You know the “icky place”. It’s that pivotal spot in any interpersonal communication that reveals vitally important, and often uncomfortable, emotion or information. How the receiver responds to this revelation can make or break their mutual trust moving forward.

You’ve likely been on both sides of this one. You’ve led someone to move beyond the polite or approved explanations to spill their guts and reveal the core issue. You’ve probably also surprised yourself by feeling so secure that you disclosed more than you had expected. In both situations you could better deal with the heart of the matter – plus have a chance at a stronger bond with the other person.

In the Building Trust Workshop, we practice specific communication techniques that help us build working relationships where these conversations are commonplace. We share a set of highly accessible principles and guidelines that open people up in an authentic, constructive way. Then we work on keeping these one-to-one conversations impactful and constructive.

What if these kinds of interactions were a way of life? Would our time consist of non-stop intensity? By no means. When people get used to leveling with each other, stress commonly vaporizes. As individuals stop their posturing, we are much more likely to solve the real problems, face disagreements to find common ground, end unhealthy things before they become toxic, and in general reach their goals with more speed and solidarity.

Don’t Go There

But we don’t want to go to the icky place, no matter how helpful it may be. We pretend. We wear our best smile. We pray that God or erosion (time) will solve the problem. Issues fester; stresses accumulate; relationships plateau at best. The longer it goes on, the harder it becomes to get back to that relaxed, open, vulnerable condition that leads to breakthroughs and trust-building. We often settle for “getting along”, “working together”, or other versions of “good enough”.

And please, don’t let me kid you. I teach this stuff yet I am as likely as anyone to avoid unpleasantness. It’s just that over time I’ve learned to recognize my own patterns of avoidance; plus I’ve witnessed the priceless value of trust first-hand… so I (usually) summon the strength to approach the icky places.

Open Says Me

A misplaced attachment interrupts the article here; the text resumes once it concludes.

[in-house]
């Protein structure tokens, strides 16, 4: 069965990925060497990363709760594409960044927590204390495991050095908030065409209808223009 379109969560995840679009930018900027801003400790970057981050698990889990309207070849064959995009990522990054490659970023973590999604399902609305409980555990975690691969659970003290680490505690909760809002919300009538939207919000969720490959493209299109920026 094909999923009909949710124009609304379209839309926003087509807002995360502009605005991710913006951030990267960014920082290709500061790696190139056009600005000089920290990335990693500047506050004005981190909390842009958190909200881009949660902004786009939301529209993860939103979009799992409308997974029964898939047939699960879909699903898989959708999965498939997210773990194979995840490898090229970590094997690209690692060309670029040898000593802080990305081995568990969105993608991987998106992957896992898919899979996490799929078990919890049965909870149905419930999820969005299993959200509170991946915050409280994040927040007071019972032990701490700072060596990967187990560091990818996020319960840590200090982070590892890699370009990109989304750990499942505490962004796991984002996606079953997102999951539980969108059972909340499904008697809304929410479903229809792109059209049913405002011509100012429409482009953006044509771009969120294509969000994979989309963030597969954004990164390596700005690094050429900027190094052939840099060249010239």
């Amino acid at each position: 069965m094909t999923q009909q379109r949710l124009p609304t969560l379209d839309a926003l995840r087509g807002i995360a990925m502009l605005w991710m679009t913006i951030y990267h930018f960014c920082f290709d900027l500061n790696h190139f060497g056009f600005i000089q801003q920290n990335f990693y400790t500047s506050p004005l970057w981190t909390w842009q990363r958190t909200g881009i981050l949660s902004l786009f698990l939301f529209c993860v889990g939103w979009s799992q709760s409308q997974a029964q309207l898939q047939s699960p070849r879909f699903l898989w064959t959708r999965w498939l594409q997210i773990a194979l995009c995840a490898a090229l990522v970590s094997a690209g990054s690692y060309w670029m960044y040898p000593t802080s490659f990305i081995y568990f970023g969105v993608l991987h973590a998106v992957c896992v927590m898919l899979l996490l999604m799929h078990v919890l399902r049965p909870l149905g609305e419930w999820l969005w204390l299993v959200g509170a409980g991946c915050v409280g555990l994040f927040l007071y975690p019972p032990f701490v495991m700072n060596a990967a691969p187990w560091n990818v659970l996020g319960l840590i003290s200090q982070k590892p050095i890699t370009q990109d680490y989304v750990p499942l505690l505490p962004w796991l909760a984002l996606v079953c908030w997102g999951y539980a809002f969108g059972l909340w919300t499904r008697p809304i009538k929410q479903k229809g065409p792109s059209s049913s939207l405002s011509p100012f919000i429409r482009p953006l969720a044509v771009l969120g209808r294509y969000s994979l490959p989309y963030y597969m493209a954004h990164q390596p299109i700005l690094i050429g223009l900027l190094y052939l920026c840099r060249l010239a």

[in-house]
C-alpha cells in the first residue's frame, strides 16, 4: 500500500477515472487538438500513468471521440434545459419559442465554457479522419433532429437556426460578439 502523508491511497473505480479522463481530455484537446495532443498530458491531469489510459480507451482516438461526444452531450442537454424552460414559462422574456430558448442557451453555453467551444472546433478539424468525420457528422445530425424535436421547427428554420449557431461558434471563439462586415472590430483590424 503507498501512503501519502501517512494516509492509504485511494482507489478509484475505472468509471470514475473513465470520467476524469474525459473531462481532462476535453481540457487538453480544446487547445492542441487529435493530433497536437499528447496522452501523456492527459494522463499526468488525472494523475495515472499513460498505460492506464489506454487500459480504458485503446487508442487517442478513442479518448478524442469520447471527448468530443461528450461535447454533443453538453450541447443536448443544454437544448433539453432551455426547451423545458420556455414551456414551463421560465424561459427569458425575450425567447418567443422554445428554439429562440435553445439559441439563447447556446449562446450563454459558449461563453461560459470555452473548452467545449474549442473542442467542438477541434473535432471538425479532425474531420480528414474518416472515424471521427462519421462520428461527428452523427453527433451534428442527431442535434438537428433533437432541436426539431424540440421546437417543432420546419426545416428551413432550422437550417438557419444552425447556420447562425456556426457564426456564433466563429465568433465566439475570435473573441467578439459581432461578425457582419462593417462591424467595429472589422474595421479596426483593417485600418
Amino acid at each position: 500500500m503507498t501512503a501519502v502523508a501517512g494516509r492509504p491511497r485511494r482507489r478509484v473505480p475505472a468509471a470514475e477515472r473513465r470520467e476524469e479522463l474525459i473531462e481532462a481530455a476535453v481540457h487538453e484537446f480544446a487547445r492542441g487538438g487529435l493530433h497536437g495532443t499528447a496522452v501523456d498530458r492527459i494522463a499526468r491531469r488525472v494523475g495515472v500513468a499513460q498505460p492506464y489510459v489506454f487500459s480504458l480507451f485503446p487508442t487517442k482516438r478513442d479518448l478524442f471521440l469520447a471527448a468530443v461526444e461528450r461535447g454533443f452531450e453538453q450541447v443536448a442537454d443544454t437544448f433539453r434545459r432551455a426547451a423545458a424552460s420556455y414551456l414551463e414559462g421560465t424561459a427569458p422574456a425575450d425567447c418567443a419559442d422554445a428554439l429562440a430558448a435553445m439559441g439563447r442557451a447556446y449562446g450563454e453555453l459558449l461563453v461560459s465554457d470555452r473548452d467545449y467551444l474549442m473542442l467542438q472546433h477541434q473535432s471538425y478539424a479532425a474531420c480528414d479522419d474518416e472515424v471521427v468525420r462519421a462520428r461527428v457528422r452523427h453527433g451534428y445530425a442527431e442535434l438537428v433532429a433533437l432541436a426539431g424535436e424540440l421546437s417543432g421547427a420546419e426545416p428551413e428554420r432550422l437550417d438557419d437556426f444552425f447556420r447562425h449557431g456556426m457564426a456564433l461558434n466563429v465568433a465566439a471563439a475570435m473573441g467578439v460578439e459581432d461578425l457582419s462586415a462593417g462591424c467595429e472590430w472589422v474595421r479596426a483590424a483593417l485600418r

I often ask workshop attendees to differentiate between open and honest communication. Each is important but eventually we come to understand that honest means telling the truth, whereas open suggests knowing what’s really going on. Spouses know what I mean, as do parents of teenagers, and anyone who’s sensed their managers cherry-picking through the facts. Honest communication is the absence of lies. Open is the whole truth. Only one of these builds trust.

Each person in the relationship must decide for themselves how open they can afford to be. We are, after all, humans. Among other things this means that we will, by our nature, let each other down. In other words, no one (on earth) is 100% trustworthy. This makes sense. As sound waves need a medium like air or water to exist, without risk, trust cannot happen. Only by revealing ourselves do we give another person the opportunity to demonstrate their trustworthiness (or otherwise).

Since it’s impossible to teach folks how to feel safe in a conversation, I merely encourage students to be mindful of the decisions they are making. No question that many of us have been burned or even seriously harmed by other humans in our past. Yet this need not lead to overly self-protective behaviors. We make choices. To build trust, open yourself up and take one step further out on the limb. If that’s too far, take a half-step. If you just can’t do it, honor yourself; find another person you’re more comfortable with, and then take that step.

Colonel Jessup Was Wrong

jessupNow let’s flip to the other side of the conversation for a moment. Many of us avoid going to the icky place in a conversation because we fear what we might uncover. We don’t ask the penetrating question. We steer the dialog toward polite and essentially risk-free topics. Obvious non-verbal signals slip by without pursuit. This always reminds me of A Few Good Men in that memorable scene where Colonel Jessup (Jack Nicholson), shouts at Lieutenant Kaffee (Tom Cruise), “You can’t handle the truth!”

But he’s wrong. We can handle it, 95% of the time. In future posts I’ll tackle various aspects of this challenge, and even address the other 5%. These methods are learnable, practical, and can make a big difference in how those around you experience your trustworthiness!


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